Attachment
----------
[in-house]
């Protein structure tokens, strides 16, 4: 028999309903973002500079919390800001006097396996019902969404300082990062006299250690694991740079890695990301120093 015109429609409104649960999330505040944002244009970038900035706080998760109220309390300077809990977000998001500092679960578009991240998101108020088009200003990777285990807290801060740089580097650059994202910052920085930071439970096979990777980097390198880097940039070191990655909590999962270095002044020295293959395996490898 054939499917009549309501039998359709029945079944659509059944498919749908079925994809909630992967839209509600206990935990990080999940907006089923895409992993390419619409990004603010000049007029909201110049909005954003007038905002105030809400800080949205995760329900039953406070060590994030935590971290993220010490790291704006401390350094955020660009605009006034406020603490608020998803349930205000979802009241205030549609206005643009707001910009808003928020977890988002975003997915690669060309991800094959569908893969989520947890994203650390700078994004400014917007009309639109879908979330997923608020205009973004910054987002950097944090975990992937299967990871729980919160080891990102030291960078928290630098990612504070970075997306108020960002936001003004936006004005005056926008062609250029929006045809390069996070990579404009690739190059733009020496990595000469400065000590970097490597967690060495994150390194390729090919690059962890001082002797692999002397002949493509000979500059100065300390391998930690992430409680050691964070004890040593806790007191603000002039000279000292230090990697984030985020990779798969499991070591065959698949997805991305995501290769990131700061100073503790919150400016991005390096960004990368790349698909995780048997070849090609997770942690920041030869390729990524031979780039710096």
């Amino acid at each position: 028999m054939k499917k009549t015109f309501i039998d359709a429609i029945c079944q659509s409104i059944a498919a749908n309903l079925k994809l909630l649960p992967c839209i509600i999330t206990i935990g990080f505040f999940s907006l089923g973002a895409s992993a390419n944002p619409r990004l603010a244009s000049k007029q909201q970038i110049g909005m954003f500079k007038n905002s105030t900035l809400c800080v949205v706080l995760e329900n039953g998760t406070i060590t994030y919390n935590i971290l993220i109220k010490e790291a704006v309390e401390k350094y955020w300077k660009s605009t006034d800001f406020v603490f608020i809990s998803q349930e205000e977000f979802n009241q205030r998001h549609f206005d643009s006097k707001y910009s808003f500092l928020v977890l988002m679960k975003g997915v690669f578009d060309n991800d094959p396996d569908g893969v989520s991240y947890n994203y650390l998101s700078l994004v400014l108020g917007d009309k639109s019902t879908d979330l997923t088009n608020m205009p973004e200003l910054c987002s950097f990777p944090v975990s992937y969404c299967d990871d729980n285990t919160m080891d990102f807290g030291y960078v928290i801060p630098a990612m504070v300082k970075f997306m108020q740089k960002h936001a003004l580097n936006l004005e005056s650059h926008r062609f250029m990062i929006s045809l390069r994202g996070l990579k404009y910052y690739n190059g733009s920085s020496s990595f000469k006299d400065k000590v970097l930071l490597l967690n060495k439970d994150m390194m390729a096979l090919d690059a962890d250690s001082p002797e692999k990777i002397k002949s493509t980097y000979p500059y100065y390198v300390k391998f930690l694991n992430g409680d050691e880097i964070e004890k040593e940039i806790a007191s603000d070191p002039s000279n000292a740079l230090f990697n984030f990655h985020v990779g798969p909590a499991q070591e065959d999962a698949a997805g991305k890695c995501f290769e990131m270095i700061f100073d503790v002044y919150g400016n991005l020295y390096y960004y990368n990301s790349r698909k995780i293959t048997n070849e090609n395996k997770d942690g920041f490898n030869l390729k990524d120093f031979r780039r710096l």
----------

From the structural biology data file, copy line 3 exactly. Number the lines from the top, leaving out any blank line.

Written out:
């Amino acid at each position: 028999m054939k499917k009549t015109f309501i039998d359709a429609i029945c079944q659509s409104i059944a498919a749908n309903l079925k994809l909630l649960p992967c839209i509600i999330t206990i935990g990080f505040f999940s907006l089923g973002a895409s992993a390419n944002p619409r990004l603010a244009s000049k007029q909201q970038i110049g909005m954003f500079k007038n905002s105030t900035l809400c800080v949205v706080l995760e329900n039953g998760t406070i060590t994030y919390n935590i971290l993220i109220k010490e790291a704006v309390e401390k350094y955020w300077k660009s605009t006034d800001f406020v603490f608020i809990s998803q349930e205000e977000f979802n009241q205030r998001h549609f206005d643009s006097k707001y910009s808003f500092l928020v977890l988002m679960k975003g997915v690669f578009d060309n991800d094959p396996d569908g893969v989520s991240y947890n994203y650390l998101s700078l994004v400014l108020g917007d009309k639109s019902t879908d979330l997923t088009n608020m205009p973004e200003l910054c987002s950097f990777p944090v975990s992937y969404c299967d990871d729980n285990t919160m080891d990102f807290g030291y960078v928290i801060p630098a990612m504070v300082k970075f997306m108020q740089k960002h936001a003004l580097n936006l004005e005056s650059h926008r062609f250029m990062i929006s045809l390069r994202g996070l990579k404009y910052y690739n190059g733009s920085s020496s990595f000469k006299d400065k000590v970097l930071l490597l967690n060495k439970d994150m390194m390729a096979l090919d690059a962890d250690s001082p002797e692999k990777i002397k002949s493509t980097y000979p500059y100065y390198v300390k391998f930690l694991n992430g409680d050691e880097i964070e004890k040593e940039i806790a007191s603000d070191p002039s000279n000292a740079l230090f990697n984030f990655h985020v990779g798969p909590a499991q070591e065959d999962a698949a997805g991305k890695c995501f290769e990131m270095i700061f100073d503790v002044y919150g400016n991005l020295y390096y960004y990368n990301s790349r698909k995780i293959t048997n070849e090609n395996k997770d942690g920041f490898n030869l390729k990524d120093f031979r780039r710096l």